Misbehaviour casts Mbatha-Raw alongside Keira Knightley, Keeley Hawes, Leslie Manville and Jessie Buckley. It’s the latest in a series of female-oriented and female-populated projects for the actor. An early #MeToo and Time’s Up activist, she appeared with Jennifer Aniston and Reese Witherspoon in the pertinently themed The Morning Show.
“Something like The Morning Show, which, you know, dealt with sexual assault, and my character had quite an emotionally traumatising storyline, that energy stays with you for a little while.”
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“That hasn’t happened by accident,” says Mbatha-Raw. “What thrilled me about Misbehaviour in particular was that you had this incredible cast of women but also Philippa Lowthorpe, our director, and Suzanne Mackie, our producer. Then the script is written by women. For me this is sort of becoming the norm and I hope that will continue.
“It’s great having women in front of the camera, especially given the themes of this film, but I love that they are behind the camera as well. That’s the wonderful thing about Me Too: it’s about solidarity. It’s empowering women by bringing them together. And it has become so much bigger than just the industry.”
I loved working with Joe Swanberg. What excited me about the way that he works is that it’s all improvised
Having graduated from RADA, Mbatha-Raw quickly found work in such British telly staples as Doctor Who and Marple. In 2005 she played Octavia in Antony and Cleopatra and Juliet opposite Andrew Garfield’s Romeo at the Royal Exchange Theatre. She landed her first Hollywood role in Larry Crowne, a romantic comedy starring it’s writer-director, Tom Hanks.
“I mean, I remember the first time I met Tom Hanks, you know, and he popped his head around the door sort of in a comedic kind of way that immediately disarmed me and made me laugh,” she recalls. “I think people like that are aware of their star power quality. So they want to put you at ease. But, as an actor, you soon realise that everybody is in same boat to a degree. We all have to start somewhere.”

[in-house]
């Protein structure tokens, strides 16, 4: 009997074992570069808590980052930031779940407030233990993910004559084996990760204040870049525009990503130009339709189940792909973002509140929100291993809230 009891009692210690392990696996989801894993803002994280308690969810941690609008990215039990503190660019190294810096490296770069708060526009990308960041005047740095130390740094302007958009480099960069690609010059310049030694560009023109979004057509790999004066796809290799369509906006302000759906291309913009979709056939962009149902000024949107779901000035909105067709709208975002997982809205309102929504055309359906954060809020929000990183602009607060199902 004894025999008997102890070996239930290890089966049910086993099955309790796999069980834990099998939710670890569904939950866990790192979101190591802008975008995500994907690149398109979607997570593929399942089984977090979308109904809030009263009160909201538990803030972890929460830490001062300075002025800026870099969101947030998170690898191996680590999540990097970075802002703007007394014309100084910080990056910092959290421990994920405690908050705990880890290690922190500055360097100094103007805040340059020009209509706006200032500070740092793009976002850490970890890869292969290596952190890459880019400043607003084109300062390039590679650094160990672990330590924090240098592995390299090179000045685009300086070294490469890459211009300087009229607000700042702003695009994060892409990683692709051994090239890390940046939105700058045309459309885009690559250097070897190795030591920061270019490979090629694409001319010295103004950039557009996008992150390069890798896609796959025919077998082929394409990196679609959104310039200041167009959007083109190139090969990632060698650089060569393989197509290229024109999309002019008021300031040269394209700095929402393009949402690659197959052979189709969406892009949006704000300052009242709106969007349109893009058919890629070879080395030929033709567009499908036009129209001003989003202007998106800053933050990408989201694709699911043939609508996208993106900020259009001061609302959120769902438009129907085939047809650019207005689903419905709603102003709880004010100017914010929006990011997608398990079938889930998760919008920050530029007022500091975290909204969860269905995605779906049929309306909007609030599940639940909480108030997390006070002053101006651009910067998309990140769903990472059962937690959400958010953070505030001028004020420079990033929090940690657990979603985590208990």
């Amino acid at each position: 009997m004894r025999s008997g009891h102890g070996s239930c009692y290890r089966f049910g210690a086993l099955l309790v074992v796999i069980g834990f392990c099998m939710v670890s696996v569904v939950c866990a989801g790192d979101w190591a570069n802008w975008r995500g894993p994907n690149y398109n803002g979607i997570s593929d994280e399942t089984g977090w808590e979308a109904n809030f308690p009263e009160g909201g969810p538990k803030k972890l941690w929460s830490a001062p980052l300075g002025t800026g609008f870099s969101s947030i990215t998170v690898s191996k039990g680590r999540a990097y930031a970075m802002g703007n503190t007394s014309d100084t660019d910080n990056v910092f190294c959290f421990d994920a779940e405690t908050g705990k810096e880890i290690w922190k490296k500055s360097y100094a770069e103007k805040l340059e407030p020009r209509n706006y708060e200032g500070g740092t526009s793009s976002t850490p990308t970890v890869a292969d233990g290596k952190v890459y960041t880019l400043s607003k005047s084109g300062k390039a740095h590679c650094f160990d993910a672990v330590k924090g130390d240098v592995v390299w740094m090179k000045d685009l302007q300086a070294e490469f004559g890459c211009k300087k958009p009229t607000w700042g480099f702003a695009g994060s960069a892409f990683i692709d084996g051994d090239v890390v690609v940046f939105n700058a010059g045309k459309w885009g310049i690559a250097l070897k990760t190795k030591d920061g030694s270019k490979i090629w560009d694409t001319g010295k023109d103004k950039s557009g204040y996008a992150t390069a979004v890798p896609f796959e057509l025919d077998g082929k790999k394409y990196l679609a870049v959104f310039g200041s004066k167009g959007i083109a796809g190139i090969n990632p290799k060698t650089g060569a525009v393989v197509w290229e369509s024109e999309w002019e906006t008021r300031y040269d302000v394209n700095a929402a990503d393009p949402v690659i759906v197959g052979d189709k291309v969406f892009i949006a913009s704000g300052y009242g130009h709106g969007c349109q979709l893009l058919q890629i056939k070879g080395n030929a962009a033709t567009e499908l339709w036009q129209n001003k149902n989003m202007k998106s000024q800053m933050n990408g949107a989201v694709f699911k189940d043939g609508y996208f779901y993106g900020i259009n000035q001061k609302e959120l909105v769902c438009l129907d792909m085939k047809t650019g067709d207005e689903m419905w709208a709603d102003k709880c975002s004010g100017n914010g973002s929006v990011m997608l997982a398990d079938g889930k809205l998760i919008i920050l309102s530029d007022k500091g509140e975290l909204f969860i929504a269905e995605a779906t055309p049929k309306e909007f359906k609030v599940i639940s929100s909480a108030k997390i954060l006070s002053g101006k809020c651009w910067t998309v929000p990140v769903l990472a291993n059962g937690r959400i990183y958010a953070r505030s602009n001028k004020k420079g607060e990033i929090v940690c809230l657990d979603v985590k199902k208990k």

Mbatha-Raw spent eight years circling Belle before that film established her as a headlining star. Amma Assante’s 2013 biopic of Dido Elizabeth Belle, a mixed-race noblewoman in 18th-century England, was championed by Oprah in the US. Prince turned up to play at the American premiere.
“It was a blast,” she says. “I have very vivid memories of that time. Luckily I had been working solidly for a long time before then. I’d been at drama school, I’d done theatre, I had, you know, a body of work behind me. So it didn’t overwhelm me, I felt prepared for it at that time. I’d been wanting to do that role for a really long time. So to have your instincts validated and have other people respond to it showed I was right to be patient and persistent.”
She has consolidated her stardom with roles in Beauty and the Beast, Jupiter Ascending, Miss Sloane, Motherless Brooklyn and the much-praised San Junipero episode of Black Mirror. She continues to juggle the grander budgets of Disney’s incoming Loki TV series and Joe Swanberg’s improvised lo-fi Netflix series Easy.
“I loved working with Joe Swanberg, ” she says. “What excited me about the way that he works is that it’s all improvised. So you don’t have scripted lines. And I’d never done that before. So you come up with the character and you come up with this scenario, and there’s sort of an outline for what happens in a scene.
“But he just keeps the camera rolling and the scene can take you anywhere. In film, everybody’s trying to fabricate something that feels like it happened for the first time. With Joe Swanberg, it’s real lightning in a bottle.”
Misbehaviour is in cinemas now